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Study ties eating in response to food cues to habit-forming region in obese adults

Study ties eating in response to food cues to habit-forming region in obese adults

People who are obese may be more susceptible to environmental food cues than their lean counterparts due to differences in brain chemistry that make eating more habitual and less rewarding, according to a National Institutes of Health study published in Molecular Psychiatry. [More]
Canada funds 22 inventive ideas for improving health in low-resource countries

Canada funds 22 inventive ideas for improving health in low-resource countries

Grand Challenges Canada, funded by the Government of Canada, today announced $2.4 million in seed funds shared between 22 projects from Canada and nine developing nations, to pursue inventive new ideas for improving health in low-resource countries. [More]
Study investigates stigma as a significant barrier to care for many individuals with mental illness

Study investigates stigma as a significant barrier to care for many individuals with mental illness

Over 60 million Americans are thought to experience mental illness in a given year, and the impacts of mental illness are undoubtedly felt by millions more in the form of family members, friends, and coworkers. [More]
Study could lead to improvements in outcomes for women with triple-negative breast cancer

Study could lead to improvements in outcomes for women with triple-negative breast cancer

William M. Sikov, a medical oncologist in the Breast Health Center and associate director for clinical research in the Program in Women's Oncology at Women & Infants Hospital of Rhode Island, served as study chair and lead author for a recently-published major national study that could lead to improvements in outcomes for women with triple-negative breast cancer, an aggressive form of the disease that disproportionately affects younger women. [More]
Prana's PBT2 receives FDA Orphan Drug designation for treatment of Huntington disease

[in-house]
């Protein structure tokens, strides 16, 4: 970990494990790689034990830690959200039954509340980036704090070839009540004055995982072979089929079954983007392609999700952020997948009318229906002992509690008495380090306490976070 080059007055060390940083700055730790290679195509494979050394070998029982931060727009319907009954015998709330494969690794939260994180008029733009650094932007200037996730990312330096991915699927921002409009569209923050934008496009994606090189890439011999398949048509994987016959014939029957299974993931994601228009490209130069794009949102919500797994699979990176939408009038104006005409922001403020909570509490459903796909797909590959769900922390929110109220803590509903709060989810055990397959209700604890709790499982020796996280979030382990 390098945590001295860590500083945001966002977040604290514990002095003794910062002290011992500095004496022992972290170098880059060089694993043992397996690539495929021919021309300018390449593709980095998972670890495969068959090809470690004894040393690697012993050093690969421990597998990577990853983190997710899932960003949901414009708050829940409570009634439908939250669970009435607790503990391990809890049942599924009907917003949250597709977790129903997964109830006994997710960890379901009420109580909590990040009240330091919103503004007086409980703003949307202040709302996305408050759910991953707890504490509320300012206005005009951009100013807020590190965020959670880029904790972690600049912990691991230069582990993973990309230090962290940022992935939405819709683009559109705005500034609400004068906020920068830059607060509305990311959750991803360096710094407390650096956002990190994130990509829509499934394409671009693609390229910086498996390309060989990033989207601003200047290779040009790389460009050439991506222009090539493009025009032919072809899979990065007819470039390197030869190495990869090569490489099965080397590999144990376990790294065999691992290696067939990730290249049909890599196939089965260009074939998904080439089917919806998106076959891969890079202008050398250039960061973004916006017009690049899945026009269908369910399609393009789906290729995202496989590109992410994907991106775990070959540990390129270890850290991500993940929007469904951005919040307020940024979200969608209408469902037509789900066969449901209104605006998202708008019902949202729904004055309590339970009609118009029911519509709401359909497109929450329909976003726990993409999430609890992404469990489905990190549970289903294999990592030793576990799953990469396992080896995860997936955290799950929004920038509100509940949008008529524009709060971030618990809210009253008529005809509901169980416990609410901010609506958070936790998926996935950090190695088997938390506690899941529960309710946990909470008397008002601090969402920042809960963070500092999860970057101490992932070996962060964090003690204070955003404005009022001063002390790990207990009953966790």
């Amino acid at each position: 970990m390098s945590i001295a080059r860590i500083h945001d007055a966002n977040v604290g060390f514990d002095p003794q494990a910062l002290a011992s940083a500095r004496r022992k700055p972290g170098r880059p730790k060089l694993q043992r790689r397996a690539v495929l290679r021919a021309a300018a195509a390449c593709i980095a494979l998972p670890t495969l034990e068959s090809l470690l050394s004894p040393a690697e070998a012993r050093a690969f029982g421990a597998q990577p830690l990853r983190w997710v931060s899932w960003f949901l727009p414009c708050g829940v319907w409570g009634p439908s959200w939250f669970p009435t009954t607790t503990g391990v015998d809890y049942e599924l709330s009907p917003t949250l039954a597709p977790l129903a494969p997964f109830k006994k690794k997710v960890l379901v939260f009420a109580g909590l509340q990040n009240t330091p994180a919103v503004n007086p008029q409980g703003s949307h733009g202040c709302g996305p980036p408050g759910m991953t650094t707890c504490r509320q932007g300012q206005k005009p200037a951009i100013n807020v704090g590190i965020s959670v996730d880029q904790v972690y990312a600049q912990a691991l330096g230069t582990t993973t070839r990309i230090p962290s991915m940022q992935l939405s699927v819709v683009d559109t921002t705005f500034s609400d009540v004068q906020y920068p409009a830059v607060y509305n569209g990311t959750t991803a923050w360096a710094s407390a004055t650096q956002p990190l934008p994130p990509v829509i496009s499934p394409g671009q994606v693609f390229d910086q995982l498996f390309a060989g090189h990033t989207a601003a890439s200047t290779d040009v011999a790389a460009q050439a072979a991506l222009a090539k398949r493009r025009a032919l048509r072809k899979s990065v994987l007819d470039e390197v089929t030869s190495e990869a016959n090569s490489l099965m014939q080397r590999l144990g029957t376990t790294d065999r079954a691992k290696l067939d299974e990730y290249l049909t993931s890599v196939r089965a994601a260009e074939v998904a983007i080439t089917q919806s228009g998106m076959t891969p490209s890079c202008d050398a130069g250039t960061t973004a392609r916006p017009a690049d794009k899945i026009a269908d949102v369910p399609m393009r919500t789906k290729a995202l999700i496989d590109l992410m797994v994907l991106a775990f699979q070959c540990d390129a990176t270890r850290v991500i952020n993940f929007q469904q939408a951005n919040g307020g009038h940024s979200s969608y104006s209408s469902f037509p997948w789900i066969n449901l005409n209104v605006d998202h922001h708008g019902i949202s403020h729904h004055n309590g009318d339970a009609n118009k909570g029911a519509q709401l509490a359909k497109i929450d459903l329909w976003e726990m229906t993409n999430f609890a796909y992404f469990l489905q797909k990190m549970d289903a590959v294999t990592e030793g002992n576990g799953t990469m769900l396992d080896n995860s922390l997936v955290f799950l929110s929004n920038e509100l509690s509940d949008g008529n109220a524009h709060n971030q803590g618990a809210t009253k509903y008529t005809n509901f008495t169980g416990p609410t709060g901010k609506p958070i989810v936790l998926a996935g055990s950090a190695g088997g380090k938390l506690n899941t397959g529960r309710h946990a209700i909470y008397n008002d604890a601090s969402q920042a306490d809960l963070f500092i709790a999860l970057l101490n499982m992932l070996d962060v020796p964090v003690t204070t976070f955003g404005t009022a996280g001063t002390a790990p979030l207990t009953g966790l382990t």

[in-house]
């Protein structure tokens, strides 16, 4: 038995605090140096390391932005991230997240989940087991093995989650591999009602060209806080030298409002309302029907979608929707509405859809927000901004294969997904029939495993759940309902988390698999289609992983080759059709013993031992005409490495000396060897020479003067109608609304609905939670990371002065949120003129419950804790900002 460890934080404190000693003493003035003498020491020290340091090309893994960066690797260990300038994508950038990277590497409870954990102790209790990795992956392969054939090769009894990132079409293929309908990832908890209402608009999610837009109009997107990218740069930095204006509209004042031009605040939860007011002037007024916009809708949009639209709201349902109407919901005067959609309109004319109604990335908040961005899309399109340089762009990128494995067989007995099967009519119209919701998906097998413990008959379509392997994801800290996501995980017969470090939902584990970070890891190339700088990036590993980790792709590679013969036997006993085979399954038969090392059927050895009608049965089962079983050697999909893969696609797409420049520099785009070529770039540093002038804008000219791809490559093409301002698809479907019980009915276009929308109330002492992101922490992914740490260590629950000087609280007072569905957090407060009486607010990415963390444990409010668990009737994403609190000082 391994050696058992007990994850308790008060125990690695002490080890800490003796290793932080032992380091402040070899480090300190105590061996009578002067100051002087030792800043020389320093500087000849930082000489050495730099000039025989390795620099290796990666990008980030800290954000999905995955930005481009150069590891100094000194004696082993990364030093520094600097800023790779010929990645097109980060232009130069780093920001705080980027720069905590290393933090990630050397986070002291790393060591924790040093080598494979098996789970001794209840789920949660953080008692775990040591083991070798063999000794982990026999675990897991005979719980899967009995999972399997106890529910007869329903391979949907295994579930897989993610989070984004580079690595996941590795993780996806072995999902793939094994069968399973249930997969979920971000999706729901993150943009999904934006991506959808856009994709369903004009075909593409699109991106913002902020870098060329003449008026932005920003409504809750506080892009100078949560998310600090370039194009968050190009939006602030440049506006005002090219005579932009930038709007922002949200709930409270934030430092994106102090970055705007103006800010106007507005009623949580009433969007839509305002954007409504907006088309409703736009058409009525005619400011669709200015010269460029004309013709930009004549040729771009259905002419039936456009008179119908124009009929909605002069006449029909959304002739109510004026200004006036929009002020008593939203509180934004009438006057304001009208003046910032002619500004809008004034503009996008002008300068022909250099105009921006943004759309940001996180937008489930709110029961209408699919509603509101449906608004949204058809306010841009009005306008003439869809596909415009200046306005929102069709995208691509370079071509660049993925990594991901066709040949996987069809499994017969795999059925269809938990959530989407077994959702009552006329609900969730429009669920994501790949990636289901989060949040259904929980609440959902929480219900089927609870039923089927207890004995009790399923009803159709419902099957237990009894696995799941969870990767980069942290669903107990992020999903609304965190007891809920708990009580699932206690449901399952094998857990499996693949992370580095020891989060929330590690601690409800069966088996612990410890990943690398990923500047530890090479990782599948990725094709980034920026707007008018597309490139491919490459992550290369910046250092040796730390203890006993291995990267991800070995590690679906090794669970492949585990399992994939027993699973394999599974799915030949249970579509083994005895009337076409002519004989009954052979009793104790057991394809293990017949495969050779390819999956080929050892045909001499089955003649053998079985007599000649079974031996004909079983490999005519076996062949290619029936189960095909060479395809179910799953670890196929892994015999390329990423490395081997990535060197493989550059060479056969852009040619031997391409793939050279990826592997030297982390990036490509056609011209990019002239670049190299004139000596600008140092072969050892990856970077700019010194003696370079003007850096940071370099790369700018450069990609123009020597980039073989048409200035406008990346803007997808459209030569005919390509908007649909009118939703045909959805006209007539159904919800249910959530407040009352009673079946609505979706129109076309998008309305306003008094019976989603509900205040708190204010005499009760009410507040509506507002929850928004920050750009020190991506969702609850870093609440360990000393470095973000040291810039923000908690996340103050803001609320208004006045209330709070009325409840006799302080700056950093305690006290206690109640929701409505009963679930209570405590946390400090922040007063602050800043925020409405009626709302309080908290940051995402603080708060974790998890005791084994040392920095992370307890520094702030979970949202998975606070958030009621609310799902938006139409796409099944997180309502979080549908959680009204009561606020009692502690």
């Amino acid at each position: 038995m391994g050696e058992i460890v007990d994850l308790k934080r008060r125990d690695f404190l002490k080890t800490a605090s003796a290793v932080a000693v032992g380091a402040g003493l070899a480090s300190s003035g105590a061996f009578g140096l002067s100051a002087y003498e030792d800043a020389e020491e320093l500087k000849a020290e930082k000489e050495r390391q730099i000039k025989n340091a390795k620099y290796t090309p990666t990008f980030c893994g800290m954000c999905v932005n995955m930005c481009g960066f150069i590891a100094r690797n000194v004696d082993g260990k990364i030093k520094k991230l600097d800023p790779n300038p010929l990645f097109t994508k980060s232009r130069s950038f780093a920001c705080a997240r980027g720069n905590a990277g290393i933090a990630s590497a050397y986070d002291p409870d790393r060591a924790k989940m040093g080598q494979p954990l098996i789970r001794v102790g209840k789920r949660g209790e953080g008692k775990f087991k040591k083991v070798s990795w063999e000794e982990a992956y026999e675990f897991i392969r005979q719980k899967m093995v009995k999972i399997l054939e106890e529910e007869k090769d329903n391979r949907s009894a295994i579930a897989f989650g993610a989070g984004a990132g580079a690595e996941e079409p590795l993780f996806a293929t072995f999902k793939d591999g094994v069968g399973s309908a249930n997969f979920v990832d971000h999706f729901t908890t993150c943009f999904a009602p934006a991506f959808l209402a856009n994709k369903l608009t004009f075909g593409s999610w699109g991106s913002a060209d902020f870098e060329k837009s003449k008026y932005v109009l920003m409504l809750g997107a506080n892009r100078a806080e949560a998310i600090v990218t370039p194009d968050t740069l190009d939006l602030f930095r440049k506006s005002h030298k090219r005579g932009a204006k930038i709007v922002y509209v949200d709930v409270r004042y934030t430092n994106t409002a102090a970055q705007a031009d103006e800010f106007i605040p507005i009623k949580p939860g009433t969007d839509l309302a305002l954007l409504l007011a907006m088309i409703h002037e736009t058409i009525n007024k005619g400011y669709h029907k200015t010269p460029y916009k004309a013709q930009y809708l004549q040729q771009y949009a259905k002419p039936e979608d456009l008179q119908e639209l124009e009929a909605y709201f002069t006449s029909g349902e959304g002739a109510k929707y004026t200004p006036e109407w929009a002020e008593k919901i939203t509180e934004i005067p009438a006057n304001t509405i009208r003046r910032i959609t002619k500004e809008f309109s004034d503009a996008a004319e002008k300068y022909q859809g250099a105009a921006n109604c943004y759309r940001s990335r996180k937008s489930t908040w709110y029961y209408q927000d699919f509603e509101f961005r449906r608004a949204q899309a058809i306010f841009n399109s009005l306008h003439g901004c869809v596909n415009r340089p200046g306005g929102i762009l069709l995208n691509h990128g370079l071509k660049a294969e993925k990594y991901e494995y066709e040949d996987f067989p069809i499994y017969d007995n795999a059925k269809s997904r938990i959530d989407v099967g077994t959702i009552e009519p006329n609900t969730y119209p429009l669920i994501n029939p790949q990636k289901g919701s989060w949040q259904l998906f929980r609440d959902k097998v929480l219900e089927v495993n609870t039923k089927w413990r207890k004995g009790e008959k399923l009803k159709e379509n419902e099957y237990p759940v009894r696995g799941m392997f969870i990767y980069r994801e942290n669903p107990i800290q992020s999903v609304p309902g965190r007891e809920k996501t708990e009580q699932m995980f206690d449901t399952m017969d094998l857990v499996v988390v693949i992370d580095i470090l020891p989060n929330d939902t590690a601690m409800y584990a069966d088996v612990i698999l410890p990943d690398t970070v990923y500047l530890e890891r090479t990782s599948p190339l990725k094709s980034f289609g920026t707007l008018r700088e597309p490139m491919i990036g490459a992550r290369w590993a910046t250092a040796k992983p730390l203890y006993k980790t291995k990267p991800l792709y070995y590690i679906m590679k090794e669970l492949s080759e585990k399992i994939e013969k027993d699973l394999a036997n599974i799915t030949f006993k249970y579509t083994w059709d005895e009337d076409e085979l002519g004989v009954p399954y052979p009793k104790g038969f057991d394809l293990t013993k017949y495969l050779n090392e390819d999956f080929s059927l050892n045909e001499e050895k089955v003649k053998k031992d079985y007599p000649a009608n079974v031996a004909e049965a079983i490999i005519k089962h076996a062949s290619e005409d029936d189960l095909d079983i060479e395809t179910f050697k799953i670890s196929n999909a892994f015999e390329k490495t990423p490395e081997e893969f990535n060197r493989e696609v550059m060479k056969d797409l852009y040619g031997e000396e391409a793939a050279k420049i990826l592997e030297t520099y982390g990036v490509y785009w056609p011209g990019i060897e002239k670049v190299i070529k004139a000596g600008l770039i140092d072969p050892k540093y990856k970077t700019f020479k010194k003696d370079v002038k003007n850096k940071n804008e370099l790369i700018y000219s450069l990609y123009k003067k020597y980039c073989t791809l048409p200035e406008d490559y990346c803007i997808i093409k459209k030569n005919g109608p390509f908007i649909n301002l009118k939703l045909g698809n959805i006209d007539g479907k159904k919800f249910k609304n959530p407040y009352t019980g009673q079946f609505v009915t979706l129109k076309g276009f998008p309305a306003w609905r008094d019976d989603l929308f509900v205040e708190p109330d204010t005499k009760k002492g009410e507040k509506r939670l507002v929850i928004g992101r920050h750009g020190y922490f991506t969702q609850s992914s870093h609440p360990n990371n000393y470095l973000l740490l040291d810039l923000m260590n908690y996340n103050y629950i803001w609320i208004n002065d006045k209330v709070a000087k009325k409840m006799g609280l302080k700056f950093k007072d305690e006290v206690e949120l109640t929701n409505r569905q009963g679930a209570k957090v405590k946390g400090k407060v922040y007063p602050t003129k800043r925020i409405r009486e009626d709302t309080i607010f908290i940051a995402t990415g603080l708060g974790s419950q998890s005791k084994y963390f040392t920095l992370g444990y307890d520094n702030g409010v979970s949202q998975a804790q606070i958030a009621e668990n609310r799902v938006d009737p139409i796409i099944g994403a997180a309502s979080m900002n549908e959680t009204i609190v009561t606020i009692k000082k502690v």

Prana's PBT2 receives FDA Orphan Drug designation for treatment of Huntington disease

Prana Biotechnology has today announced the US Food and Drug Administration has granted Orphan Drug designation to PBT2 for the treatment of Huntington Disease. [More]
Longer looks: Alzheimer's and a marriage; racism in medicine; abortion restrictions in Texas

Longer looks: Alzheimer's and a marriage; racism in medicine; abortion restrictions in Texas

The US, which has a mostly private health-care system, manages to spend more on its public health-care system than countries where the health-care system is almost entirely public. America's government spends more, as a percentage of the economy, on public health care than Canada, the United Kingdom, Japan or Australia. And then it spends even more than that on private health care. [More]

Stimulation therapy and behavioral management training for parents reduce kids’ violent behaviors

Prescribing both a stimulant and an antipsychotic drug to children with physical aggression and attention-deficit/hyperactivity disorder (ADHD), along with teaching parents to use behavior management techniques, reduces aggressive and serious behavioral problems in children, according to a study conducted by researchers in the Department of Psychiatry at Stony Brook University School of Medicine. [More]
Asthma medication adherence strategies identified

Asthma medication adherence strategies identified

Keeping asthma medication in the bathroom and incorporating its use into daily routines are strategies associated with good medication adherence in older adults with asthma, US research shows. [More]

Articles focus on lesbian, gay, bisexual and transgender older adults and aging

"Lesbian, Gay, Bisexual, and Transgender (LGBT) Aging: The Role of Gerontological Social Work", a special triple issue from the Journal of Gerontological Social Work is now available for FREE ACCESS all of September 2014. [More]
Yoga program for MS patients improves physical and mental well-being

Yoga program for MS patients improves physical and mental well-being

Paula Meltzer was only 38 when out of nowhere everything she looked at was blurry. For the single mother, who had a lucrative career as a gemologist and spent hours examining valuable pieces of jewelry, it seemed as if - in a split second - her life changed. [More]
Risk of obesity higher among adults who had been subjected to abuse as children